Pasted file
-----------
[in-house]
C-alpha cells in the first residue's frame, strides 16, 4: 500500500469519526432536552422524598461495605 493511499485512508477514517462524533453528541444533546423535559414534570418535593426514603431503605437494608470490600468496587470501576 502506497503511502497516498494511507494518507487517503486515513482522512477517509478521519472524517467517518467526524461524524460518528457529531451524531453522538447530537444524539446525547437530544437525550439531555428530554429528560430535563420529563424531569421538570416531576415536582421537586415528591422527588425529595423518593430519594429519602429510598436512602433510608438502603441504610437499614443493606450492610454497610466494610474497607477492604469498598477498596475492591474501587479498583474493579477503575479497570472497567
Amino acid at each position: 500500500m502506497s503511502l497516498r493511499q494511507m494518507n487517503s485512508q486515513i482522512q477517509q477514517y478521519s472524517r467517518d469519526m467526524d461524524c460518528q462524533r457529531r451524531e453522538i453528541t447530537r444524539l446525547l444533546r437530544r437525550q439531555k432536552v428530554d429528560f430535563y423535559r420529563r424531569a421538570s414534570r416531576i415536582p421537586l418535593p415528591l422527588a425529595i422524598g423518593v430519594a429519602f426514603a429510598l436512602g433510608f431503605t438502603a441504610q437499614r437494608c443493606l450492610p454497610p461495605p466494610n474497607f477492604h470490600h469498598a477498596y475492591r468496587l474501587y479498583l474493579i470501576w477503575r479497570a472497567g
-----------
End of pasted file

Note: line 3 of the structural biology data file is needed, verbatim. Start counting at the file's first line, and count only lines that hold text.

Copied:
Amino acid at each position: 500500500m502506497s503511502l497516498r493511499q494511507m494518507n487517503s485512508q486515513i482522512q477517509q477514517y478521519s472524517r467517518d469519526m467526524d461524524c460518528q462524533r457529531r451524531e453522538i453528541t447530537r444524539l446525547l444533546r437530544r437525550q439531555k432536552v428530554d429528560f430535563y423535559r420529563r424531569a421538570s414534570r416531576i415536582p421537586l418535593p415528591l422527588a425529595i422524598g423518593v430519594a429519602f426514603a429510598l436512602g433510608f431503605t438502603a441504610q437499614r437494608c443493606l450492610p454497610p461495605p466494610n474497607f477492604h470490600h469498598a477498596y475492591r468496587l474501587y479498583l474493579i470501576w477503575r479497570a472497567g